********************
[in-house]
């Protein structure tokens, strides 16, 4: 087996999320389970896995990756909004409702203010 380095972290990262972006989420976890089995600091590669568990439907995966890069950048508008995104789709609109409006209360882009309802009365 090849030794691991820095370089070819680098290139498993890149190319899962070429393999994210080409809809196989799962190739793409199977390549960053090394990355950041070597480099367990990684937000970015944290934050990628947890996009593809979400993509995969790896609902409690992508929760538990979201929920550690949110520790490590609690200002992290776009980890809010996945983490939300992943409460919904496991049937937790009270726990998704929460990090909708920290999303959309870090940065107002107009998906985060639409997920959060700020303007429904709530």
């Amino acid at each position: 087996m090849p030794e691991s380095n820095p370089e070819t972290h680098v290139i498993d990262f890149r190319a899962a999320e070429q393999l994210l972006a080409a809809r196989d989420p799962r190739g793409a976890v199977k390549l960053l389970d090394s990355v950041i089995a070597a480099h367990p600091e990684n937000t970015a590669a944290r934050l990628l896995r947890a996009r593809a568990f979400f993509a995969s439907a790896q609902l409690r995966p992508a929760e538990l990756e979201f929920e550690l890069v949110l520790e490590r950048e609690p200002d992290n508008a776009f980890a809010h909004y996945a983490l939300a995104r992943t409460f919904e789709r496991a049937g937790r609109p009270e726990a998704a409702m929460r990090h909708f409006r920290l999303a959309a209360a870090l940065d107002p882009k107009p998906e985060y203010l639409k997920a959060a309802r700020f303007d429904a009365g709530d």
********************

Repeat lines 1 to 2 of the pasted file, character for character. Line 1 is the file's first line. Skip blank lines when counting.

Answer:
[in-house]
């Protein structure tokens, strides 16, 4: 087996999320389970896995990756909004409702203010 380095972290990262972006989420976890089995600091590669568990439907995966890069950048508008995104789709609109409006209360882009309802009365 090849030794691991820095370089070819680098290139498993890149190319899962070429393999994210080409809809196989799962190739793409199977390549960053090394990355950041070597480099367990990684937000970015944290934050990628947890996009593809979400993509995969790896609902409690992508929760538990979201929920550690949110520790490590609690200002992290776009980890809010996945983490939300992943409460919904496991049937937790009270726990998704929460990090909708920290999303959309870090940065107002107009998906985060639409997920959060700020303007429904709530």